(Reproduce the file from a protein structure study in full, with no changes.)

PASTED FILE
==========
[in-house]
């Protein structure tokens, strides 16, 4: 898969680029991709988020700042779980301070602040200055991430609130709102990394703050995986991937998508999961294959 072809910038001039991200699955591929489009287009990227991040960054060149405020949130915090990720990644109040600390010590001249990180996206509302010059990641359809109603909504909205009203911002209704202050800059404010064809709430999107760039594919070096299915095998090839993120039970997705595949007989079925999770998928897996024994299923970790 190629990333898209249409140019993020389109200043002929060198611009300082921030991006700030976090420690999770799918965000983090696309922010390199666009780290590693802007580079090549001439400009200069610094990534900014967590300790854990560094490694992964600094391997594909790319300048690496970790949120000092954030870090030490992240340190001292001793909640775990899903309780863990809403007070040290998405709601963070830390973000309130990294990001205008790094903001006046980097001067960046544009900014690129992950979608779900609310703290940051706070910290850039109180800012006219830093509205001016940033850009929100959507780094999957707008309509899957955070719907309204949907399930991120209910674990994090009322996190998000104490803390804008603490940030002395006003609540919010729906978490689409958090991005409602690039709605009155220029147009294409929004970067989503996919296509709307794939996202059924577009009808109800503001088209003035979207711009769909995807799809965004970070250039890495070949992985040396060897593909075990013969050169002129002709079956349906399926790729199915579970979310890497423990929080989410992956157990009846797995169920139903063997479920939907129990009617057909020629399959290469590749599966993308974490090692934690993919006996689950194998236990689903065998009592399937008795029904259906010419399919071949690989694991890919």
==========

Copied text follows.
[in-house]
């Protein structure tokens, strides 16, 4: 898969680029991709988020700042779980301070602040200055991430609130709102990394703050995986991937998508999961294959 072809910038001039991200699955591929489009287009990227991040960054060149405020949130915090990720990644109040600390010590001249990180996206509302010059990641359809109603909504909205009203911002209704202050800059404010064809709430999107760039594919070096299915095998090839993120039970997705595949007989079925999770998928897996024994299923970790 190629990333898209249409140019993020389109200043002929060198611009300082921030991006700030976090420690999770799918965000983090696309922010390199666009780290590693802007580079090549001439400009200069610094990534900014967590300790854990560094490694992964600094391997594909790319300048690496970790949120000092954030870090030490992240340190001292001793909640775990899903309780863990809403007070040290998405709601963070830390973000309130990294990001205008790094903001006046980097001067960046544009900014690129992950979608779900609310703290940051706070910290850039109180800012006219830093509205001016940033850009929100959507780094999957707008309509899957955070719907309204949907399930991120209910674990994090009322996190998000104490803390804008603490940030002395006003609540919010729906978490689409958090991005409602690039709605009155220029147009294409929004970067989503996919296509709307794939996202059924577009009808109800503001088209003035979207711009769909995807799809965004970070250039890495070949992985040396060897593909075990013969050169002129002709079956349906399926790729199915579970979310890497423990929080989410992956157990009846797995169920139903063997479920939907129990009617057909020629399959290469590749599966993308974490090692934690993919006996689950194998236990689903065998009592399937008795029904259906010419399919071949690989694991890919």